Where does the right coronary artery run and what branches does it give off?

Right coronary artery runs through right atrioventricular groove and gives off right marginal artery as it wraps around the back of the heart and continues posteriorly to the midline of the heart. It usually gives off the posterior interventricular branch. It also gives a branch to the sinoatrial node and the atrioventricular node.

25

Which artery supples the posterior interventricular groove?

right coronary artery gives off the posterior interventricular artery but only in the case of a right dominant circulation. In the left dominant circulation the circumflex artery supplies the posterior interventricular groove.

26

What parts of the heart does the right coronary artery supply?

right atrium

Most of right ventricle

diaphragmatic surface of left ventricle

sometimes gives off a branch to the sinoatrial node (55% of times)

Atrioventricular node (90% of times(

27

What parts of the heart does the left coronary artery supply?

Most of left atrium and ventricle

Some of right ventricle via branches from anterior interventricular artery.

In some cases a branch to the SA node (45%)

In rare cases to AV node (10%)

28

What are the anastomoses that exist between coronary arteries?

posterior to the apex between the posterior interventricular branch anastomoses with anterior interventricular branch of the left coronary artery

29

What kind of end arteries are coronary arteries?

Coronary arteries are functional end arteries. They don't actually connect unless a slow occlusion occurs because it stimulates production of more arteries. Sudden occlusions cause myocardial infarctions.

30

What happens during coronary heart disease?

blockages in coronary arteries prevent oxygen from reaching the heart and as a result tissues die and stimulate visceral afferent neurons which cause pain to be felt.

31

How is angiography carried out?

A catheter is inserted into aorta and added into the coronary arteries and radio opaque dye is injected into them and this is visible on a screen.

32

What is angioplasty?

angioplasty involves adding a balloon into the narrowing of the coronary artery and then inflating the balloon and this removes the blockage.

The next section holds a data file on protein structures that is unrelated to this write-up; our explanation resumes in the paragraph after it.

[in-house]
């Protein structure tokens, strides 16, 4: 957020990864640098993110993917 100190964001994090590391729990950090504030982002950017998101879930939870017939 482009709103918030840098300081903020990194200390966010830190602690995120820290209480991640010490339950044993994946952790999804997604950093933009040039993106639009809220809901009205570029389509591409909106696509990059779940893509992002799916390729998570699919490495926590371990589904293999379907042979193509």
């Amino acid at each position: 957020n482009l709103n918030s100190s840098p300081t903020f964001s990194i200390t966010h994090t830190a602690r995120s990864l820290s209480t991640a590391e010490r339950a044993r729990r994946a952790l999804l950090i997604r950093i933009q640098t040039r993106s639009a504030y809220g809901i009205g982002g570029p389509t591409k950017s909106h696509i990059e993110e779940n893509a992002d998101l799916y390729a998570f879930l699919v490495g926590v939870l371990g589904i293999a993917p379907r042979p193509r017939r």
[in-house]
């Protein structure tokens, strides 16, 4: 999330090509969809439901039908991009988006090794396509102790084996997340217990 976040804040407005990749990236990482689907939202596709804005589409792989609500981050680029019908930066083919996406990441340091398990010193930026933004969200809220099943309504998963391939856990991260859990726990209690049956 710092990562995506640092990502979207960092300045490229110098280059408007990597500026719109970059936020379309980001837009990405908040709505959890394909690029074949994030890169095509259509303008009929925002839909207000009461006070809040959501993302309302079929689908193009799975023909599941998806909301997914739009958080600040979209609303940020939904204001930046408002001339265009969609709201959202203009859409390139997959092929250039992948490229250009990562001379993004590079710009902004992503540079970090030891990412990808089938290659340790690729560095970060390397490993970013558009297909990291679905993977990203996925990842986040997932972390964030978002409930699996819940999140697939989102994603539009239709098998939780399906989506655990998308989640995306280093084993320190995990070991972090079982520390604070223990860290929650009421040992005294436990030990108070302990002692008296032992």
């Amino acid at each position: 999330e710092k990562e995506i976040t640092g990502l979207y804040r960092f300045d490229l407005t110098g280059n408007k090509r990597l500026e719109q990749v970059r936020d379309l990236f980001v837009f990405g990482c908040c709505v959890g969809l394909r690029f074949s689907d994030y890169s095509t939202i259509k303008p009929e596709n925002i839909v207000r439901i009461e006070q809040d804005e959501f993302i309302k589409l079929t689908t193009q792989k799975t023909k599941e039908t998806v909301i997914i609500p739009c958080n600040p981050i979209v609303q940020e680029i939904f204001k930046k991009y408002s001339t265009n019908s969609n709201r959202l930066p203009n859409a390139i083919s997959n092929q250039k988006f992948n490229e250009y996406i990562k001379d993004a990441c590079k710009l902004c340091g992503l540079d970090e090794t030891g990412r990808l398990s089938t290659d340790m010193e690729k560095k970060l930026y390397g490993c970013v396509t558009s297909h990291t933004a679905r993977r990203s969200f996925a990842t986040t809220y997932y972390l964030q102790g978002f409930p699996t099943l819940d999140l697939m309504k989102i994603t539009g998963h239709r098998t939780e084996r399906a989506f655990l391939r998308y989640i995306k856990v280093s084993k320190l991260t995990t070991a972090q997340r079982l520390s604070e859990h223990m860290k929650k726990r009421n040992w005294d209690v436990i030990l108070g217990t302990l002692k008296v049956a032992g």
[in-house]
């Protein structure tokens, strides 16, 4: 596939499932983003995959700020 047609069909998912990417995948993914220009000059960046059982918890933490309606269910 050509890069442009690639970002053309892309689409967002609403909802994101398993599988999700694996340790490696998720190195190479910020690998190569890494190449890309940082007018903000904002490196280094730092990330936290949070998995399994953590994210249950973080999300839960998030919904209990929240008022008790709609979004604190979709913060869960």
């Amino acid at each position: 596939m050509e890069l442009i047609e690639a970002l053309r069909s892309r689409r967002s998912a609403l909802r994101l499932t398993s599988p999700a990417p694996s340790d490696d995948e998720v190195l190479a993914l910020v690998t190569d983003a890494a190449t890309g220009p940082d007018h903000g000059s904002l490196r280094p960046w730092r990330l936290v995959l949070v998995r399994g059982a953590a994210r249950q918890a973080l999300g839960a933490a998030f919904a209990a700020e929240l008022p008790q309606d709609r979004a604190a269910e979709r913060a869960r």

33

What is coronary bypass?

Coronary bypass involves getting a blood vessel from elsewhere and using it to replace the coronary arteries with it. typical arteries to be used for this are the radial artery and the small saphenous vein.

Triple bypass can involve multiple arteries that are used to replace coronary arteries.

34

What is the purpose of the coronary sinus?

Coronary sinus sits on the posterior aspect of the heart between left atrium and left ventricle and is a big swollen vein which has an opening in the right atrium.

35

Where is the great cardiac vein located?

wrrapping around the left side of the heart and going through anterior interventricular groove is the great cardiac vein.

36

What vein drains the right side of the heart?

right side of the heart is drained by small cardiac vein

37

what vein drains the left side of the heart?

left side of the heart mainly drained by left marginal vein.

38

How does the impulse from the SA node not affect the ventricles?

Muscles of atrium and ventricles are separated by the fibrous skeleton.

39

What is the benefit of having the AV node?

AV node allows the ventricles to contract after considerable time from the SA node.

40

Papillary muscles are distant, how do heart muscles allow them to contract in a timely manner?

left and right ventricular branches run to each individual ventricle. Papillary muscles are distant. This is fixed by the moderator band.

41

What happens to the AV node when the SA node stops working efficiently?

AV node can control the entire heart when SA node is damaged

42

How is a damaged pacemaker repaired surgically?

Installation of new artificial pulse generator above pec major.